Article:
Starting a business is an exciting time. In the heady days of starting up, it’s hard not to get swept away in the romanticism of everything. It’s your baby after all.
But as admin ramps up and you get bogged down with tax responsibilities and the minutiae of the day to day, you can quickly feel overwhelmed and burnt out.
If you’re in the throes of starting up, you might want to check out these essentials. In the meantime, there are some handy quick wins you can check off your list to help your business on its journey to success. Your future self will be eternally grateful!
1) Plan for the worst
This is tough to get your head around when you’re bursting with optimism in the early start-up days, but it’s good to bear in mind.
We need only cast our minds back to March 2020 to know a society-changing event can leap out of nowhere and upend everything. Sadly, we saw some local businesses struggle and even fail due to the global pandemic.
But we can learn from this and plan for the worst case scenario. You can make decisions about levels of insurance cover, contingency planning and savings for added security should the worst happen. Being realistic might seem a bit stuffy when you’re starting out, but your future self will definitely be on board.
2) Nurture those networks
There’s a tired cliché that success is all about who you know, not what you know. But it’s worth noting there’s a kernel of truth in it.
Of course, you won’t get very far in your industry if you lack key skills and knowledge, but with the average small business getting 60% of its business from referrals, who you know definitely comes into it.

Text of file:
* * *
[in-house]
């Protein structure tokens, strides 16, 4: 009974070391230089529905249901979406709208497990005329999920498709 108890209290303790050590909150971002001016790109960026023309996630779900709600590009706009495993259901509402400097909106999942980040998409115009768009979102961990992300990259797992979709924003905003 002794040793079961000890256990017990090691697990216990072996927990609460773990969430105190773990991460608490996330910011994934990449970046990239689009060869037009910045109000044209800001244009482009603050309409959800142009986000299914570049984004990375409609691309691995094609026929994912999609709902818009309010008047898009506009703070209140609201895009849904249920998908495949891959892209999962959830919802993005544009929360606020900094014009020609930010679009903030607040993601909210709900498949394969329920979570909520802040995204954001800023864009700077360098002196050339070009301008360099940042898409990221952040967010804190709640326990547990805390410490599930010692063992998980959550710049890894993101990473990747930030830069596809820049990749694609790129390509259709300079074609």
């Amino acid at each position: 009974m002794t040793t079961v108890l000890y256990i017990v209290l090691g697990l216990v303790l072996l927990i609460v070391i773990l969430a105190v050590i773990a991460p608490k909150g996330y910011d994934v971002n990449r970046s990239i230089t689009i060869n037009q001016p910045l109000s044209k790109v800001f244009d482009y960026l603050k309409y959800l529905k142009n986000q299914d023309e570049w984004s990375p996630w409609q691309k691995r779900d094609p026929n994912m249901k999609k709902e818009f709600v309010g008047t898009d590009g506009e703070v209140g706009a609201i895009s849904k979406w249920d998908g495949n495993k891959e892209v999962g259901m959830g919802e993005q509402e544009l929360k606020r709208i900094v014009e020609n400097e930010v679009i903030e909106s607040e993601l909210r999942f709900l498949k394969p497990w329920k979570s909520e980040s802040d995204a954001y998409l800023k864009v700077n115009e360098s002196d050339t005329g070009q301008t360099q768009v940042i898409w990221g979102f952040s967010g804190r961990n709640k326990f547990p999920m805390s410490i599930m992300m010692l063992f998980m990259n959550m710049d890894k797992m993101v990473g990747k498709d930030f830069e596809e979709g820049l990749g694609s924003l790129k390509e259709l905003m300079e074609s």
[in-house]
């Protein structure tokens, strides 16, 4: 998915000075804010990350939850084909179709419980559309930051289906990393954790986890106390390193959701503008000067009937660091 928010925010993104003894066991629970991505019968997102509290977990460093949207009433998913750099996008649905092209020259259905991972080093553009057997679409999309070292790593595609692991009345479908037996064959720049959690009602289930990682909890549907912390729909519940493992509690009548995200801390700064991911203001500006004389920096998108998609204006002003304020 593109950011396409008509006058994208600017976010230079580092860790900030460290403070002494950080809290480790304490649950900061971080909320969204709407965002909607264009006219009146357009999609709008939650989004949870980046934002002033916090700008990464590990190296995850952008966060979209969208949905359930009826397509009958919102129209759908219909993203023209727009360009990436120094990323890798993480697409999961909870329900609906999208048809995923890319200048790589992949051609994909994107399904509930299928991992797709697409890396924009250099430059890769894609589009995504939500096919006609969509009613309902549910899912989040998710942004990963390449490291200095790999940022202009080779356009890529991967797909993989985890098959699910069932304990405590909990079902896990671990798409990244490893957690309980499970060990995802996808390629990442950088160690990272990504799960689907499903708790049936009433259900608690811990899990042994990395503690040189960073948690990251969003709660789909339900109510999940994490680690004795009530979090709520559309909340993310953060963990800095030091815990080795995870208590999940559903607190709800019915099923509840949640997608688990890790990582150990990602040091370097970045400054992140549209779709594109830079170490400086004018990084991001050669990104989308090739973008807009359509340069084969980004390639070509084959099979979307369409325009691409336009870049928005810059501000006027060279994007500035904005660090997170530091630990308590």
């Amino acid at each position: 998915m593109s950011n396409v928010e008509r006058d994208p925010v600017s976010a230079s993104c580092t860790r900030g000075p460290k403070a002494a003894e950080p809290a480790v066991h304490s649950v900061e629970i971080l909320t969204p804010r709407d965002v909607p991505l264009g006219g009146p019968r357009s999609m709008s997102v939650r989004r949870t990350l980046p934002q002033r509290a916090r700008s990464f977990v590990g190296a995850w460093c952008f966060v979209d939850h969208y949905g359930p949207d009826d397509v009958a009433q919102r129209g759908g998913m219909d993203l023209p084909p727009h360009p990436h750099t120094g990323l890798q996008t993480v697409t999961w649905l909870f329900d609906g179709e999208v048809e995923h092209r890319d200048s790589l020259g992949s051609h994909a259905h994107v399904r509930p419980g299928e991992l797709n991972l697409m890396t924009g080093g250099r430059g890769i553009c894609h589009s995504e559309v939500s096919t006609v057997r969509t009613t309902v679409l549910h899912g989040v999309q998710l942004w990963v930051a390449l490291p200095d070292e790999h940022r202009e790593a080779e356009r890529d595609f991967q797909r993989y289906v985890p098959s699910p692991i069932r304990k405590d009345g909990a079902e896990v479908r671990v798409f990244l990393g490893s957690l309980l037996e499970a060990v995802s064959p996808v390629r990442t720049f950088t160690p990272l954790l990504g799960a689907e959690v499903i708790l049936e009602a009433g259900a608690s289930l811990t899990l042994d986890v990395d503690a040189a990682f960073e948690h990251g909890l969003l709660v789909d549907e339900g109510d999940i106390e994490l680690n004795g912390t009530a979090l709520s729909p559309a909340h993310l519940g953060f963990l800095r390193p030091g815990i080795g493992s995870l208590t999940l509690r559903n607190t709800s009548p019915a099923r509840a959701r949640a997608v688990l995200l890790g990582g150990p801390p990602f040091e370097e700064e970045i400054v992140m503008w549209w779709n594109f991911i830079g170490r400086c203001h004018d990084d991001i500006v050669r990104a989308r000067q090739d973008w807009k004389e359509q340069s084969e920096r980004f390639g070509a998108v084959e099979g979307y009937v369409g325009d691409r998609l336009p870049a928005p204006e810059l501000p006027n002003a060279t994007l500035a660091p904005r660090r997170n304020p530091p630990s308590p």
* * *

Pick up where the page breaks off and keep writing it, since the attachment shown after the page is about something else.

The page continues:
Spend time nurturing your network, meeting other business owners in your local community, and developing strong feedback and referral processes for customers.
Think you don’t have time to network? Think of it this way: how much time would you normally spend on marketing? Think of networking part of your marketing strategy.
3) Know that timing is everything
This year has showed us that costs can change overnight. Things you’d factored in as comfortably affordable might suddenly be prohibitive.
Keep a close eye on any changes that impact your outgoings. So, for example, changes in base rates can impact investments and loan repayments.
The percentages you allow for when you start out won’t stay that way forever. Allow a buffer for increases and keep abreast of forecasted changes and predictions from government and other reputable sources.
Timing is key with keeping your cashflow under control too. Map out monthly cashflow so you know exactly what’s coming in and out. Offer time incentives to clients too and discounts for prompt payments. And know when to increase your rates.
4) Don’t do it all yourself
It’s tempting to think you’re saving money by not delegating in the early days. And it’s hard to strike a balance between doing everything yourself and getting overwhelmed with the costs of outsourcing and multiple subscriptions. But, there’ll come a time when you can’t afford not to delegate.
What’s the best use of your time? You know your strengths, and if numbers aren’t your thing, it might take three times as long to figure out your accounts than it would an expert.
In the end it’s a false economy, and because you’re not an accountant, you might not be au fait with the ins and outs of complex tax laws. You could miss out on significant savings, which could mean the difference between sinking and swimming.
5) Value Your Team
Yes, payroll is often the most expensive cost to a business, but investing in a strong team will pay off long term.
Don’t just pay lip service to your company’s culture. Get behind a considered work-life balance policy with benefits that actually matter to employees and make a difference in their lives.
A happy workforce is more productive and you’ll experience greater staff retention, leading to increased profitability. Something your future self will definitely thank you for!
Need help? Get in touch today.